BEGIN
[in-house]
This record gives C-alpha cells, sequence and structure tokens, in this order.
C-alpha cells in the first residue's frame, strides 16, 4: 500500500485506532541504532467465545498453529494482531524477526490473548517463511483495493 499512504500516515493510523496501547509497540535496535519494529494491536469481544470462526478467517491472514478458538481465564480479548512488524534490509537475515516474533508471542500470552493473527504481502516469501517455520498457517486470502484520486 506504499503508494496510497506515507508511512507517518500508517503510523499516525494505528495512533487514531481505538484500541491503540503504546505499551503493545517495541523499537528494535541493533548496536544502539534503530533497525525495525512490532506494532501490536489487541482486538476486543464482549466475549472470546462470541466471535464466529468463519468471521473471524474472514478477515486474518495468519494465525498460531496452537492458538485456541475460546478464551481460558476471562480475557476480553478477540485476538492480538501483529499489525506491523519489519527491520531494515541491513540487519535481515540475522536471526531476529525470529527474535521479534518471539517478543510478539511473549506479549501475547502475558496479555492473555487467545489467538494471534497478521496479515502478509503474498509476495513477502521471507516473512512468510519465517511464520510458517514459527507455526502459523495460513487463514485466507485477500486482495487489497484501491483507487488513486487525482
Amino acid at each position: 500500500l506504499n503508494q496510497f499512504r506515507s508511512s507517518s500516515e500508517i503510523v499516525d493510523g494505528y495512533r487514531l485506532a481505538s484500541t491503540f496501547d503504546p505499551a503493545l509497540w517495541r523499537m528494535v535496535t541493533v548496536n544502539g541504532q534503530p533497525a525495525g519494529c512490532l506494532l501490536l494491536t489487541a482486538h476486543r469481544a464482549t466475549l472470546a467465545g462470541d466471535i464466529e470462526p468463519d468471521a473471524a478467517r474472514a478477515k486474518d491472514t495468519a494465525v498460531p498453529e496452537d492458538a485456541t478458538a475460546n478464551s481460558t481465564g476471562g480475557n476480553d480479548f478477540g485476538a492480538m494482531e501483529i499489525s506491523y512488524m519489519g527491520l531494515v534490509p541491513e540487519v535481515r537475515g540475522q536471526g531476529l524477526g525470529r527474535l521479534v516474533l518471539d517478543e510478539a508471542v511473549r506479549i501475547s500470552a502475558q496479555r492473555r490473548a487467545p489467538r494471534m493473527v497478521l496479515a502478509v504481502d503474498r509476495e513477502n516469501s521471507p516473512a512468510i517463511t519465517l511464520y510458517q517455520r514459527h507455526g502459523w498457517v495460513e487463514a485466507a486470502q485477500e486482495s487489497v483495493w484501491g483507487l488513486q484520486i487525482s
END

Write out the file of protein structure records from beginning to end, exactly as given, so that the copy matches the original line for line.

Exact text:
[in-house]
This record gives C-alpha cells, sequence and structure tokens, in this order.
C-alpha cells in the first residue's frame, strides 16, 4: 500500500485506532541504532467465545498453529494482531524477526490473548517463511483495493 499512504500516515493510523496501547509497540535496535519494529494491536469481544470462526478467517491472514478458538481465564480479548512488524534490509537475515516474533508471542500470552493473527504481502516469501517455520498457517486470502484520486 506504499503508494496510497506515507508511512507517518500508517503510523499516525494505528495512533487514531481505538484500541491503540503504546505499551503493545517495541523499537528494535541493533548496536544502539534503530533497525525495525512490532506494532501490536489487541482486538476486543464482549466475549472470546462470541466471535464466529468463519468471521473471524474472514478477515486474518495468519494465525498460531496452537492458538485456541475460546478464551481460558476471562480475557476480553478477540485476538492480538501483529499489525506491523519489519527491520531494515541491513540487519535481515540475522536471526531476529525470529527474535521479534518471539517478543510478539511473549506479549501475547502475558496479555492473555487467545489467538494471534497478521496479515502478509503474498509476495513477502521471507516473512512468510519465517511464520510458517514459527507455526502459523495460513487463514485466507485477500486482495487489497484501491483507487488513486487525482
Amino acid at each position: 500500500l506504499n503508494q496510497f499512504r506515507s508511512s507517518s500516515e500508517i503510523v499516525d493510523g494505528y495512533r487514531l485506532a481505538s484500541t491503540f496501547d503504546p505499551a503493545l509497540w517495541r523499537m528494535v535496535t541493533v548496536n544502539g541504532q534503530p533497525a525495525g519494529c512490532l506494532l501490536l494491536t489487541a482486538h476486543r469481544a464482549t466475549l472470546a467465545g462470541d466471535i464466529e470462526p468463519d468471521a473471524a478467517r474472514a478477515k486474518d491472514t495468519a494465525v498460531p498453529e496452537d492458538a485456541t478458538a475460546n478464551s481460558t481465564g476471562g480475557n476480553d480479548f478477540g485476538a492480538m494482531e501483529i499489525s506491523y512488524m519489519g527491520l531494515v534490509p541491513e540487519v535481515r537475515g540475522q536471526g531476529l524477526g525470529r527474535l521479534v516474533l518471539d517478543e510478539a508471542v511473549r506479549i501475547s500470552a502475558q496479555r492473555r490473548a487467545p489467538r494471534m493473527v497478521l496479515a502478509v504481502d503474498r509476495e513477502n516469501s521471507p516473512a512468510i517463511t519465517l511464520y510458517q517455520r514459527h507455526g502459523w498457517v495460513e487463514a485466507a486470502q485477500e486482495s487489497v483495493w484501491g483507487l488513486q484520486i487525482s